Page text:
18.9 miles of pathway. Lewiston: 6.4 miles from Hells Gate Parking Lot to Memorial Bridge over the Clearwater River. Clarkston: 6.2 miles from the Greenbelt Boat Ramp parking lot to Chief Looking Glass Park in Asotin
Easy. Smooth, flat paved path with occasional small hills.
Park at any of the several lots along the trail. Large, paved parking lots are at Chief Looking Glass Park in Asotin; Swallows Park and the Greenbelt Boat Ramp lot in Clarkston; and Kiwanis Park, Southway Boat Ramp, Hells Gate State Park and along the Levee Bypass in Lewiston.
The wide, smoothly paved pathways provide recreational access on both sides of the Snake River. Restrooms and drinking water are along the path, in addition to playgrounds, picnic tables, benches and swimming beaches. It is not uncommon to see people fishing from the riverbank.
The Lewiston side features two interpretive centers: one describes the historic journey of Lewis and Clark and the other, river navigation. Besides these built-in features, watch for wildlife: yellow-bellied marmots, gulls, geese and ducks are common.
Trails get the highest traffic on warm spring weekends, so ride slow and keep an eye out for pedestrians, cyclists, children and pets - especially those on long leashes. The pathway speed limit is 15 mph. No motorized bicycles are allowed.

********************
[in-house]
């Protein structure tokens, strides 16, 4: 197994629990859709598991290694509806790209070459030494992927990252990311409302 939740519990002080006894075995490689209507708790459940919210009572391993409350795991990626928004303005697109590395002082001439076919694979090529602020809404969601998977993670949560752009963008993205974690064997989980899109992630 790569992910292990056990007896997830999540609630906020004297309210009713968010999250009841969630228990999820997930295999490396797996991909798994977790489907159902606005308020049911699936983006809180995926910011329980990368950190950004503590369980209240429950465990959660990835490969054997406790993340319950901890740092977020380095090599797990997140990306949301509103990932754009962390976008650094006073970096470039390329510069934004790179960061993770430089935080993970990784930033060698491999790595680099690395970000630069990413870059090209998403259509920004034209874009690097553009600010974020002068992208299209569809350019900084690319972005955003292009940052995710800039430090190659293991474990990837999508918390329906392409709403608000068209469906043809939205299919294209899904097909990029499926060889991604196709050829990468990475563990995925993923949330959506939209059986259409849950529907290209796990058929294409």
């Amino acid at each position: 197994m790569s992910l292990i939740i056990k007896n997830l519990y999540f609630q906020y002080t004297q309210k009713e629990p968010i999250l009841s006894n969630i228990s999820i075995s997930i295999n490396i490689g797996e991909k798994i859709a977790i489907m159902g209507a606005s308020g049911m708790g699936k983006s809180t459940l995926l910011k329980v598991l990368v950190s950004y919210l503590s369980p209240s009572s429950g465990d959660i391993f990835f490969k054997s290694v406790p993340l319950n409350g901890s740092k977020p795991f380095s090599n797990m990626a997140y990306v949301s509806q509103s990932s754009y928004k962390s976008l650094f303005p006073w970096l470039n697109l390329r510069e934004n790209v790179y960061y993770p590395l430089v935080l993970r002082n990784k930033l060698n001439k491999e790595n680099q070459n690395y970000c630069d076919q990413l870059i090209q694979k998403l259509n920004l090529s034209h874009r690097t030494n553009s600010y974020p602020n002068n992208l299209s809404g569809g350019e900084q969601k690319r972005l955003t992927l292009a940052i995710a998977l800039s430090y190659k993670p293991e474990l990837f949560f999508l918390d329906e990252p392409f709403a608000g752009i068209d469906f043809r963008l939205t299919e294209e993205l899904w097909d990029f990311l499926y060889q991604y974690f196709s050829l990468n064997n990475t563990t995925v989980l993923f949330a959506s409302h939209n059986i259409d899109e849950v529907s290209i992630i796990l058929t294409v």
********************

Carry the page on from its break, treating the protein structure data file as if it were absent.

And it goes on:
The Clarkston greenbelt between the Interstate and Southway bridges gets high use because of the shade it provides, along with grassy play areas. On the Lewiston side, the pathway from Kiwanis Park to the Clearwater Landing sees the highest traffic. All three bridges have pedestrian/cycling paths for crossing, though the crossing over the Interstate Bridge is narrow and requires climbing a few stairs.
The Lewiston pathway continues through Locomotive Park and over Memorial Bridge, though the route is not well-marked. After crossing the bridge, the path turns to the left from the road and continues along the Clearwater River for nearly five miles until it meets Highway 12.
The Clarkston trail continues past the Army Corps of Engineers parking lot to the Port of Clarkston.
The Corps is always working on updates to the pathway, including the addition of mileage markers. Maps and other information are available at the Lower Granite Natural Resources Management Section at 100 Fair St. in Clarkston.
- Michelle Schmidt